Not your average animal rescue...

(A 501(c)(3) Non-Profit, No-Kill Rescue)

Established in 2002, East County Animal Rescue is a grassroots effort of volunteers who are passionate about helping animals in need within the San Diego community. Many of our volunteers have dedicated their lives to helping animals. As the only rescue in the area executing TNR, we are most often found out on the streets of the community going to great lengths to spay and neuter animals. Often, we are the organization that steps in when others can't or won't.

 
Amber, Yvette, and Josh - Trapping project 2013.

Amber, Yvette, and Josh - Trapping project 2013.

Saving lives by spaying and neutering

We are committed to the animals that have been left behind. Our activities are rooted in reducing the overpopulation issues in our community. We do this through extensive spay/neuter activities.

Last year alone we spayed & neutered over 1,000 animals

 

IMG_2019.JPG

Trap-Neuter-Return

Our focus is on saving lives through spaying and neutering. Trap Neuter Return, or TNR, is our primary activity.

Learn More →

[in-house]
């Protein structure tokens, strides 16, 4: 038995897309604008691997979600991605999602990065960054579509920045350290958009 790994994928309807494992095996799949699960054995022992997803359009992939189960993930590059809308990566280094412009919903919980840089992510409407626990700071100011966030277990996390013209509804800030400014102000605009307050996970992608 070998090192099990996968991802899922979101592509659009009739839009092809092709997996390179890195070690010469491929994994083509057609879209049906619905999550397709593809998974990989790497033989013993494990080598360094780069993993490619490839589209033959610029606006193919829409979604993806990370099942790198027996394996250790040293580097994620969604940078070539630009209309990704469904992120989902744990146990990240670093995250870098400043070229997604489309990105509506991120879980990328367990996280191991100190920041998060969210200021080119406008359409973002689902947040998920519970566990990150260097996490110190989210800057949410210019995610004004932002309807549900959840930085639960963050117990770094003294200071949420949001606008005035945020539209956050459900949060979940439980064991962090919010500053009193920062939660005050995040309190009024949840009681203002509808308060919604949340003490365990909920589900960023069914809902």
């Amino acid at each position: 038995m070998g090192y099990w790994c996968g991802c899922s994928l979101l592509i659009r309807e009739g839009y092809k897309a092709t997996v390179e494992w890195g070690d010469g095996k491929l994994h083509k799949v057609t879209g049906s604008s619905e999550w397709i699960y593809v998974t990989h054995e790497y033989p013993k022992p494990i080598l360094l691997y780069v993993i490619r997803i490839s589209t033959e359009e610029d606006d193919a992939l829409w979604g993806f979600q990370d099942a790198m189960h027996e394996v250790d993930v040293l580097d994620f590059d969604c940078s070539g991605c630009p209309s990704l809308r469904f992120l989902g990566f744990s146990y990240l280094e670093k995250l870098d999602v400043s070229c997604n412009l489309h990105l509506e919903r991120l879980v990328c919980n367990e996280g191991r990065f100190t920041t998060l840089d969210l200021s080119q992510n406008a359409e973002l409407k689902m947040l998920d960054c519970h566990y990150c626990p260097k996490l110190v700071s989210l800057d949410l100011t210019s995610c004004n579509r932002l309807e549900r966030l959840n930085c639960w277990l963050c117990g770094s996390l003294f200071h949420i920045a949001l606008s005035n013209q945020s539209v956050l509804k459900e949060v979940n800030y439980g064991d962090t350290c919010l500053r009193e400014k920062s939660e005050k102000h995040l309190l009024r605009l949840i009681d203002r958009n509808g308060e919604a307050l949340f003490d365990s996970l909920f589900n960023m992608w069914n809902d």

Coco Julia Silva Symmonds Redidy.jpg

Spaying & Neutering Pets

We assist the public with spaying and neutering their pets. Last year we spayed & neutered over 1,000 animals.

 
flounder2.jpg

Giving second chances

These poor brother kitties were living in a feral colony in San Diego's East County when trapped by an ECAR volunteer for TNR. ECAR provided eye surgery for both boys and tamed (socialized) them. They are now up for adoption!

 

175108_134130149985936_5796053_o.jpg

Finding Homes

We have found safe and loving homes for thousands of animals in the San Diego community.

Learn More →

 
200022_143344872397797_144095_n.jpg

Providing medical Care

We provide life saving care to feral cats and other animals who may otherwise never receive help.

 
539269_447128825352732_1495226438_n.jpg

a place to call home

We are very limited on resources to provide permanent homes. However, in our activities we come across cats who can't go back to where they came from and are not adoptable – like Old Man Gray, pictured here, whose owner died and he was left in a feral colony. After being pulled out of a wheel well we discovered he had stomatitis and had to have his teeth removed. He lived with us until he died of old age in 2014.